C's Say Yes to Health over Home Court

WALTHAM, Mass. – Two games remain on the regular-season schedule, but make no mistake about it – it’s playoff week.

The playoffs are on the minds of players, coaches and media members alike. The anticipation of the playoffs - not Tuesday's showdown with the Heat - is palpable in Waltham, Mass.. That's why the media pelted the C’s with questions about the postseason, which begins this weekend, and particularly about home court advantage.

Boston currently trails Atlanta by one game in the loss column with two games remaining on each team’s schedule. The C’s will play the Heat and Bucks at home to close out their season, while the Hawks will host the Clippers and the Mavericks. The result of those four contests will determine which squad will host Game 1 of their almost-certain playoff series.

To explain the situation in simple terms, the Hawks must finish with a better record than the Celtics in order to gain home court. A tie or a lead for Boston would ensure that Game 1 will be played in TD Garden this weekend.

Johnson Jumper

The Celtics may be forced to defend Joe Johnson in Atlanta for Game 1, but they'll have plenty of green in the Philips Arena crowd.
Scott Cunningham/NBAE/Getty

With the location of Games 1 and 2 still undetermined, you can imagine that a lot of thoughts are currently running through the minds of Doc Rivers and Larry Drew. Do they rest their veterans in order to gear up for the playoffs, or do they try to preserve home court? In a perfect world for the Celtics, it would be a mixture of the two.

“It’d be great to get (home court),” Rivers said after Monday’s practice. “We have two games. We’re going to try to win them both and see what happens.”

Everyone knows that the Celtics will try to win those two games – they don’t take the court just to lay down for their opponent, as the Hawks learned Friday night. The question, however, is which Celtics will be on the floor trying to win those games.

Rivers and his staff have already given plenty of rest to their biggest stars over the past week. Paul Pierce and Kevin Garnett were healthy scratches from two of the past four games, while Rajon Rondo, Mickael Pietrus and Ray Allen are all healing from separate injuries. How many of those players will make it into both of these final two games? The answer to that question is still unknown, but don’t be shocked if the answer winds up being “none.”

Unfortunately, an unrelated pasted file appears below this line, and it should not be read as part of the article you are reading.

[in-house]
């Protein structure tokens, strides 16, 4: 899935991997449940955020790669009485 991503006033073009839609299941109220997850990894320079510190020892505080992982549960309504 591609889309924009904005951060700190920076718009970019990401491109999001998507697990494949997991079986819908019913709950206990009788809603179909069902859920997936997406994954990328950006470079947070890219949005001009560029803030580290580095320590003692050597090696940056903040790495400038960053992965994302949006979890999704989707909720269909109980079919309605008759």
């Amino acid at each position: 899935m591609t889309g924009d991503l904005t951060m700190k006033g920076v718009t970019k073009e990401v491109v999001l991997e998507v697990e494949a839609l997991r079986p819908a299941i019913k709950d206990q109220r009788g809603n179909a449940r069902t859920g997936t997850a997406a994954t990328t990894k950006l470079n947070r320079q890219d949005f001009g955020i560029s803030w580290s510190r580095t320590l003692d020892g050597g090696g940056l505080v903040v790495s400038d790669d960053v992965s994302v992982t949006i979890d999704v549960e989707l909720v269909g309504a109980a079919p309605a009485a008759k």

“If I thought our guys were banged up, I’d sit them. That’s not even a question for me,” Rivers said of his top players. “I’m taking rest and rhythm over home court.”

That’s an interesting stance, but not a foreign one for the Celtics. Rivers has gone this route over the past three seasons, and one of those resulted in a trip to the Finals. Everyone knows that when Rivers has his players healthy, this group can compete with anyone, anywhere.

“Home court is great; you want to have home court,” Pierce said today. “You want to try to play for home court, but at the end of the day you want to be healthy first.

“I mean, we’re definitely a better home team than we are a road team, but at this point we feel like if we’re healthy we have a chance in anybody’s building. We’ve shown we can beat anybody in the Eastern Conference in their building.”

Pierce is close with that assessment. Boston has marched into the arenas of five of the seven teams that will join them in the Eastern Conference playoffs and notched a win this season. The remaining two arenas in which the C’s have yet to grab a victory are the United Center in Chicago and Madison Square Garden in New York. There have, however, been some pretty tight contests in those arenas.

Boston’s players are confident that they can win anywhere. That’s why the notion of health over home court is widespread throughout its locker room. Every player and coach who spoke to the media today made that clear, including newcomer Sean Williams.

Although Williams has only been with the team since Friday, he is confident that this team can compete with the best of them. He also now understands that a road game for the Celtics in the playoffs won’t be a standard road game.

“I’ve only played one game as a Celtic on the road and it was… awkward, to say the least,” Williams said with a laugh. “I was with Dallas (earlier this season) and we were going places and you had your fans there, because I guess we were the champions, but not quite like it was in Atlanta the other night.

“It felt like a home game.”

Boston is ready to open up its playoff push with a home game this weekend in the Garden, but it would have a favorable atmosphere if it’s forced to play Game 1 in Philips Arena. But wherever they end up, they want health to be on their side.